Original essays present an overview of Mrs. Dalloway, including information about the work's origins and composition, and analyze the world events and social conditions that provide context for the work. There are also discussions of Woolf's efforts to create a new form of the novel appropriate for a new age.
There are many rooms in the house of Mrs. Dalloway, sufficient in number to accommodate the varied critical responses elicited over the years by readings of Virginia Woolf's fourth novel. Mrs. Dalloway is so rich in subject matter, form, character, and style that nearly every critical approach in practice has been employed in response to this substantial work. There is room enough to house biographical, cultural, historical, psychological, formalist, gender, and comparative studies, among others. Frequently two or more of these approaches converge to further illuminate the novel. This volume serves as a depository for a representative range of scholarly interpretations about Mrs. Dalloway.
The purpose behind this volume is three-fold: to enhance readers' understanding of this work; to facilitate research and new writing about Mrs. Dalloway; and to foster greater appreciation of Woolf's acclaimed novel. To that end, six original chapters plus one from the Paris Review have been prepared exclusively for this work. In addition, ten previously published works, journal articles or chapters from books, have been selected for inclusion based on the merits of their contributions to Woolf studies in this area. Finally, a detailed bibliography of recent Mrs. Dalloway scholarship is provided to direct readers to additional sources of study. Students, teachers, and lay readers alike may find this volume a useful resource for informing their own responses to Mrs. Dalloway.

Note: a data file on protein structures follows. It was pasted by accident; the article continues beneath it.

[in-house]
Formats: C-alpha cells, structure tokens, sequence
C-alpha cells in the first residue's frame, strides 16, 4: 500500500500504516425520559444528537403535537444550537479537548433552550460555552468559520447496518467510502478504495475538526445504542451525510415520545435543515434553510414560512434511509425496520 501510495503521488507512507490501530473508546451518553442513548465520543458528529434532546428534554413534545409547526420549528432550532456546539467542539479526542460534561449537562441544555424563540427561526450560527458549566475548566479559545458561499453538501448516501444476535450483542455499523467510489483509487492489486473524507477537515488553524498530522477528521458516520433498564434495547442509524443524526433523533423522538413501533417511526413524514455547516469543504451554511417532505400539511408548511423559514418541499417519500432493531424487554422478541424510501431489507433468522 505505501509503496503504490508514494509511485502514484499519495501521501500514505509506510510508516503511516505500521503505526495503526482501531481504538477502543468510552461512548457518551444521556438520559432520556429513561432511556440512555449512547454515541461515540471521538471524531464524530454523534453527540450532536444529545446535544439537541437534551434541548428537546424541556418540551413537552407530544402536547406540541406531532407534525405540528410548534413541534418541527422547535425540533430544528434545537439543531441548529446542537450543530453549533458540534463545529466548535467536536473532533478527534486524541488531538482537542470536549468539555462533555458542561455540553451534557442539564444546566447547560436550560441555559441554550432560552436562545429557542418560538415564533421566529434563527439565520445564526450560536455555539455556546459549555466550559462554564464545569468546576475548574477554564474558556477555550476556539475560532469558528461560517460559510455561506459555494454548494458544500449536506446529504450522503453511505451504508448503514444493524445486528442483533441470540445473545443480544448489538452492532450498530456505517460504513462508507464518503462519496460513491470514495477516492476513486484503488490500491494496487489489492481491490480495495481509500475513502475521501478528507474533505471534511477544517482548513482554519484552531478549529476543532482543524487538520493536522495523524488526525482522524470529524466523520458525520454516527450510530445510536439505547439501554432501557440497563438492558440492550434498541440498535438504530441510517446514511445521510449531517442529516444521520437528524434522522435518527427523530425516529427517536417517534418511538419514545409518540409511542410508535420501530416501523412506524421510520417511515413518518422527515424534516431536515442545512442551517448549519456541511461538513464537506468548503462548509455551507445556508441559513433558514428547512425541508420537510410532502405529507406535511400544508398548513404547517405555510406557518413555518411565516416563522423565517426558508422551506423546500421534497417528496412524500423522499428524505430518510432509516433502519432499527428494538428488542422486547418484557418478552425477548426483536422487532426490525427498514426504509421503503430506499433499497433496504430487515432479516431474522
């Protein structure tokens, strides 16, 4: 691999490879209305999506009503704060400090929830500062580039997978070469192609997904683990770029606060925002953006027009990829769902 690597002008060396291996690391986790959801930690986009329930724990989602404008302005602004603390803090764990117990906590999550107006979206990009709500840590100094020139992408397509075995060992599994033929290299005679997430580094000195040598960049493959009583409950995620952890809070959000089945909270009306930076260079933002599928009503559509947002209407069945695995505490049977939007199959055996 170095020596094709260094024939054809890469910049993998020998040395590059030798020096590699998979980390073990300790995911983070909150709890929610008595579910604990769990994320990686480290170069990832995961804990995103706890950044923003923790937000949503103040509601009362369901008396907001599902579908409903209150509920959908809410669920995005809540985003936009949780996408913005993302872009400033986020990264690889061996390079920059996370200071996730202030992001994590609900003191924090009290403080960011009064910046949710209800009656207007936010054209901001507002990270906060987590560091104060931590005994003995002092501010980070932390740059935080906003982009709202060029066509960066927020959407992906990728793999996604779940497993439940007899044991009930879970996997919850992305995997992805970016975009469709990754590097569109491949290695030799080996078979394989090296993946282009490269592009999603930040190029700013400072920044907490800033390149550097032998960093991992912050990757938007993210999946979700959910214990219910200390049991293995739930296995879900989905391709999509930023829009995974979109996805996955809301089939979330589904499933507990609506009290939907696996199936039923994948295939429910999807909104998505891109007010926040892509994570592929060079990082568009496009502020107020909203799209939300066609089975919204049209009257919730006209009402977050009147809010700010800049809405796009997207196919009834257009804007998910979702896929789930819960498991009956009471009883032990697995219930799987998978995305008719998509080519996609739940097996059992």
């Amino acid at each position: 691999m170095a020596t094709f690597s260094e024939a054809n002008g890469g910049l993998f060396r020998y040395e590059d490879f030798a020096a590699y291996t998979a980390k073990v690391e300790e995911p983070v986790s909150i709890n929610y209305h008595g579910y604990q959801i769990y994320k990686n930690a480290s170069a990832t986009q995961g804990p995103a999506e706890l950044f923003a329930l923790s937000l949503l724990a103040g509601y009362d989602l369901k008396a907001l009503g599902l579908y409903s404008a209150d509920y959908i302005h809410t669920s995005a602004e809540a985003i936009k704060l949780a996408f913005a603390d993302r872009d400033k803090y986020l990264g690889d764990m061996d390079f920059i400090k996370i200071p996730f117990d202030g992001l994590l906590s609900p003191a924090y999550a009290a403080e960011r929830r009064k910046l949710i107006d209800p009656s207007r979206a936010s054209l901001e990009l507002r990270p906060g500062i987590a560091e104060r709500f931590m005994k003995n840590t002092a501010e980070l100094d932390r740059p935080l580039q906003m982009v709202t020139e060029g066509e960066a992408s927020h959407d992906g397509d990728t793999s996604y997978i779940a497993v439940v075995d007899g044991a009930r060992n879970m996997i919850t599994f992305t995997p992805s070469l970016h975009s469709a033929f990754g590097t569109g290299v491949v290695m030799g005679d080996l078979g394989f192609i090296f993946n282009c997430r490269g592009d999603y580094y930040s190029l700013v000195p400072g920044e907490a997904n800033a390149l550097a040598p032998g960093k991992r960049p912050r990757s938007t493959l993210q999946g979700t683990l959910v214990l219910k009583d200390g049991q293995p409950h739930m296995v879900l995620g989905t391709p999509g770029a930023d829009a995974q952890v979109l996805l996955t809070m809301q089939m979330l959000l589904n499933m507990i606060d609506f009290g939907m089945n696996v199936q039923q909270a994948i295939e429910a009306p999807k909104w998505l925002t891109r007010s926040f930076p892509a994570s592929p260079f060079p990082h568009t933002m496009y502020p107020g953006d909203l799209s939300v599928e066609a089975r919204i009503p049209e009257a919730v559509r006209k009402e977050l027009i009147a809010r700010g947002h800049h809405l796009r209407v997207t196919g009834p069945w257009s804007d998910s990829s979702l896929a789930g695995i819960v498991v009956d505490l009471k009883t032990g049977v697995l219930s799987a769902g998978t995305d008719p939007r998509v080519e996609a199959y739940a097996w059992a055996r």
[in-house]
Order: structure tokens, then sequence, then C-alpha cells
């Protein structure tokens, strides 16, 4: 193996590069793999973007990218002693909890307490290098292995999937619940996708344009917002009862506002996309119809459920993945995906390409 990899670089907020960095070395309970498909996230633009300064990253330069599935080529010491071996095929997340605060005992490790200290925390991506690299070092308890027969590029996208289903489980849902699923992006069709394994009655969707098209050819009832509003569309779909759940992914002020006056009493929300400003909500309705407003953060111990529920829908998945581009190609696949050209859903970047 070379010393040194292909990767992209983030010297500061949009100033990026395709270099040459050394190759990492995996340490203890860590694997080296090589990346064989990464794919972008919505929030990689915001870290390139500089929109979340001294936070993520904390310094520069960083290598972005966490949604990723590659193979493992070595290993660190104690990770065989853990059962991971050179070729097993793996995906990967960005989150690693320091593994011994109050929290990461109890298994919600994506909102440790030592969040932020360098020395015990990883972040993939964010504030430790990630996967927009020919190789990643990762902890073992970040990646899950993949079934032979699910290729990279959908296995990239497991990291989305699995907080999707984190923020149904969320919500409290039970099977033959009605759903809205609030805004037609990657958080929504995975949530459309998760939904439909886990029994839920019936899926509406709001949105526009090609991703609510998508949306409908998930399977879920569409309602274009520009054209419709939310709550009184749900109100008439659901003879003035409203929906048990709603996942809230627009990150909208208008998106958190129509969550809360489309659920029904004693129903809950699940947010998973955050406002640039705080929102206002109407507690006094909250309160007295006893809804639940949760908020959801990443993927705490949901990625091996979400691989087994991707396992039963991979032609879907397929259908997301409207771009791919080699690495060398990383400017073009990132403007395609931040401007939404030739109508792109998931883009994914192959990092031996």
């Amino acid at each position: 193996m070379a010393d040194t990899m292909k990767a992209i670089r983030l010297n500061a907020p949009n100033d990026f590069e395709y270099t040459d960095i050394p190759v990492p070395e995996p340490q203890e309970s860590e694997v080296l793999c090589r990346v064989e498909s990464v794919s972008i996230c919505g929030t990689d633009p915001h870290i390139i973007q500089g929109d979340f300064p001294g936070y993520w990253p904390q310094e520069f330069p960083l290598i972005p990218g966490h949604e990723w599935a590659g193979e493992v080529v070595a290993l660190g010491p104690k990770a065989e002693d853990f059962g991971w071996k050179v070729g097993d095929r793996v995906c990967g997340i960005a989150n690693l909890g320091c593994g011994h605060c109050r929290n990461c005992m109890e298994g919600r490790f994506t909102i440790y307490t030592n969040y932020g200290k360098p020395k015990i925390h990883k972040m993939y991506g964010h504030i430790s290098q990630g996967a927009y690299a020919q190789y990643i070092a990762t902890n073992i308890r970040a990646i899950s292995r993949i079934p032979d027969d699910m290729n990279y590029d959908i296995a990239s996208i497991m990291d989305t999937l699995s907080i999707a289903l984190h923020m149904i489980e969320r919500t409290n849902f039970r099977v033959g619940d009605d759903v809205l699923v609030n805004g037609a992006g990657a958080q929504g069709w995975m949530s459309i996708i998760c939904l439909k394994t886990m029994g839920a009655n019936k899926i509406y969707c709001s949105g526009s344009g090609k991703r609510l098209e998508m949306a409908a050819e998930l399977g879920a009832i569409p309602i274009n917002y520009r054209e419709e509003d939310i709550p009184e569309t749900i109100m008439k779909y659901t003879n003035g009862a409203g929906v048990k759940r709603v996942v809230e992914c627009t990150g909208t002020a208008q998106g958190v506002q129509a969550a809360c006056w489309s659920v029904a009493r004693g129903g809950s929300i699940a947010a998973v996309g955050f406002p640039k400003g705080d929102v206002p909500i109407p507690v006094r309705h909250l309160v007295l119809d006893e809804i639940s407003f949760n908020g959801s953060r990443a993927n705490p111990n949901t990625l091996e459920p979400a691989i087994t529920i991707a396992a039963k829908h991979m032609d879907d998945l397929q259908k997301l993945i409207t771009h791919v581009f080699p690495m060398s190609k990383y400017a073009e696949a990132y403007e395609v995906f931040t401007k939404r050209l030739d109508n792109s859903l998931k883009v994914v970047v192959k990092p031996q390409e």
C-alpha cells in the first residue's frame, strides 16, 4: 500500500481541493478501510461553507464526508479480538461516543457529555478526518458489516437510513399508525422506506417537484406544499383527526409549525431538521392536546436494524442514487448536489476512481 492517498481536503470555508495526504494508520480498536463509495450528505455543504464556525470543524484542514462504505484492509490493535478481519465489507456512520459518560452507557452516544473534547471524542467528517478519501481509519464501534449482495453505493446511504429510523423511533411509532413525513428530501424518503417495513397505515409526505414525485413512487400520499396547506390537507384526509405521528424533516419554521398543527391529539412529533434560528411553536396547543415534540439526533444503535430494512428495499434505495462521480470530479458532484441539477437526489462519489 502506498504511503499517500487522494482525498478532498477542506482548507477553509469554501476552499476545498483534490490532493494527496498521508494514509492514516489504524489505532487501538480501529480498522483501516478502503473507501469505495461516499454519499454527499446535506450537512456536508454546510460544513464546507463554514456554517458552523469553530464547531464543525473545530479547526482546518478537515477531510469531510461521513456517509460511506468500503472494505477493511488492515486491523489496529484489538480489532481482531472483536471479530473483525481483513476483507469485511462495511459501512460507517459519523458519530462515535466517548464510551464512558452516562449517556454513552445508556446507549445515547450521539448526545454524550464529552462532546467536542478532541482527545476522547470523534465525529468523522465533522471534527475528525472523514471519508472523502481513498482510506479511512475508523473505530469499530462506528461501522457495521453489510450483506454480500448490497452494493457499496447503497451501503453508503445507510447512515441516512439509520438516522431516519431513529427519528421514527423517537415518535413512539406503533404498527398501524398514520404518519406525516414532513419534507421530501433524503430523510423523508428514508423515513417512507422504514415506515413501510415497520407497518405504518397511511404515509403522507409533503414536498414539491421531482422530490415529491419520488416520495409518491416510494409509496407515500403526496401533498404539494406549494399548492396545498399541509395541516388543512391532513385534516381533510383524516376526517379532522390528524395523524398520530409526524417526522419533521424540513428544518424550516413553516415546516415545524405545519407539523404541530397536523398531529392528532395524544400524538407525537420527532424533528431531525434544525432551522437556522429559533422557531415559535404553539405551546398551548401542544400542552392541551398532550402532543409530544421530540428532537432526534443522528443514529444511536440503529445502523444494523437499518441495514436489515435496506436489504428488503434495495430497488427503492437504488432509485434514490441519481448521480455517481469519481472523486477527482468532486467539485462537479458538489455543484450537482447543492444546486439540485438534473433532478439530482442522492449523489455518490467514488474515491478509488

The "Biography of Virginia Woolf" provides essential information about the novelist's life and offers a backdrop for the study of her extensive oeuvre.
"About Mrs. Dalloway" presents an overview of Woolf's 1925 novel and includes information about the work's origins and composition. The essay considers Woolf's rejection of Victorian realism and the novelist's efforts to create a new form for the novel appropriate for a new age. But while Woolf's Mrs. Dalloway breaks with Victorian realism, it pays homage to an earlier group of writers, the Romantics. Poet John Keats and his aesthetics are discussed as an important, but often neglected, influence upon Mrs. Dalloway. Finally, the novel's legacy is evaluated in terms of its numerous offspring.
In "`The Death of the Soul' in Mrs. Dalloway," world events are analyzed and social conditions considered to provide context for the novel, chief among them World War I and the industrialized military power of modern European nations.
Elsewhere, the form and style of Mrs. Dalloway, in particular the author's use of free indirect discourse, is reviewed. Influences of other works on Woolf are traced. And the critical response to her is viewed from her own writing to the present. Additional insights and considerations will continue to emerge even as this volume is being read.